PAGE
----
If one application of mycelium-based rehabilitation is the repair of the network itself, another possible use may be the healing of Mirror Lorca. While much speculation, currently, investigates the possible whereabouts of Prime Lorca, Paul Stamets has made me wonder if Star Trek‘s mycelium could repair a human body. It’s not that much of a sci-fi reach. A specific kind of fungus called “chaga” has been known to repair trees in just this way. Stamets writes, “When [Mycologist Jim Gouin] made a poultice of ground chaga and packed it into the lesions of infected chestnut trees, the wounds healed over and the trees recovered free of blight” (Stamets 33). Fungus, it is important to note, contains mycelium. Since Mirror Lorca fell into a reactor made of contained mycelium, one wonders if he didn’t integrate into the network, and, if so, if the network couldn’t act as chaga did on the aforementioned chestnut trees. This would take a great deal of incubation, perhaps, but there’s a possible host for that, too: Tilly. At the end of “What’s Past Is Prologue,” a single green dot of mycelium lands on Tilly and is absorbed into her. If this mycelium also contains the biological footprint of Mirror Lorca, his mycelial rehabilitation could be happening inside of her. Of course, one may desire such a restoration for Culber, but that seems far less likely as he (a) did not “die” by falling into mycelium and (b) seems to have died with enough closure for us to accept finality. But Stamets is quite clear about this: mushrooms are nature’s mediator between life and death. The implications this statement has for science fiction stories, especially Star Trek: Discovery, are vast. Indeed, these speculations are not directly linked to the science Stamets writes about, but they are exactly the sort of extensions science fiction writers might utilize to tell great Star Trek tales.
Given that mycelium is, as Stamets says, “a fusion between a stomach and a brain,” its roles in the Star Trek universe will surely be defined by “eating” (disease, death itself) or thinking (plotting courses, providing data) (Stamets 125). As mycelium works in nature, though, organisms are attracted to the products of its labor. Mushrooms draw myriad insects and animals who feast on insects. Therefore, the insertion of a (very large) tardigrade early on in Star Trek: Discovery‘s run makes sense. It potentially formed the same symbiotic relationship Earth’s organisms foster with mycelium and mushrooms: the insects receive nourishment, and, in some cases anyway, the insects assist with spore transport. This opens the door for Season 2 to explore more species that might be pulled toward the cosmic mycelial network seeking a similar relationship.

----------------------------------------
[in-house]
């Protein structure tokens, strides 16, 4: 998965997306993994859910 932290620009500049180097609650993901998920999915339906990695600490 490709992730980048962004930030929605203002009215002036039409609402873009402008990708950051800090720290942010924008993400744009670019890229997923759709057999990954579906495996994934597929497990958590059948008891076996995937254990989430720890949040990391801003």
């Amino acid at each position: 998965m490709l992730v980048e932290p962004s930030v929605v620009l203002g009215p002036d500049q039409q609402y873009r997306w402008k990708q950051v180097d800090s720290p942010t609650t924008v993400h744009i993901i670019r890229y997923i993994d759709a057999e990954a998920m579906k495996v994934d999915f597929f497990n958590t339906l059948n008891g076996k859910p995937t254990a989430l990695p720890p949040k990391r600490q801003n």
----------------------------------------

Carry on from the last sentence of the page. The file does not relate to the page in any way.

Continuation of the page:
The better we understand mycelium, the better we understand the ethical questions posed by the spore drive. Mycelium is aware of the organisms that interact with it. Stamets notes in his TED Talk, that, when you step on mycelium in the forest, it reacts to your foot by slowly reaching up toward it. The largest organism in the world, Stamets suggests, may have been the 2,400-acre contiguous growth of mycelium that once existed in eastern Oregon (Stamets 49). If the future accepts mycelial networks as sentient, their use as forced ship-drivers could be seen as a form of abuse or, at worst, enslavement of an organism. This may help to explain why Starfleet ultimately abandons the spore drive. That, and the gnarly effects spore drive experimentation had on the crew of the U.S.S. Glenn in “Context Is For Kings.”
Star Trek is at its best when it’s fueled by a healthy blend of science and suspension of disbelief. When the foundational science is solid enough, we’re willing to take it a couple of steps further into the future, chasing a great sci-fi story. By reading Paul Stamets’ Mycelium Running, I learned some of the very real, fascinating science that spurred the writerly imagination we see materialize in Star Trek: Discovery—and, I have to say, I’m totally on board for it. This first season of Discovery not only succeeded in incorporating cutting-edge, 21st century science into its vision of the future, but seems to be building on that science in ways that could inform the show’s plot and character arcs, going forward. To quote Cadet Tilly talking to Rapp’s echo of today’s star mycologist, “You guys, this is so fucking cool.”
Note: all in-text citations came from Paul Stamets’ Mycelium Running: How Mushrooms Can Help Save The World from Ten Speed Press, copyright 2005.
Jonathan Alexandratos is a playwright and essayist whose work largely revolves around action figures and grief. The fungus that is Jonathan can be found @jalexan on Twitter.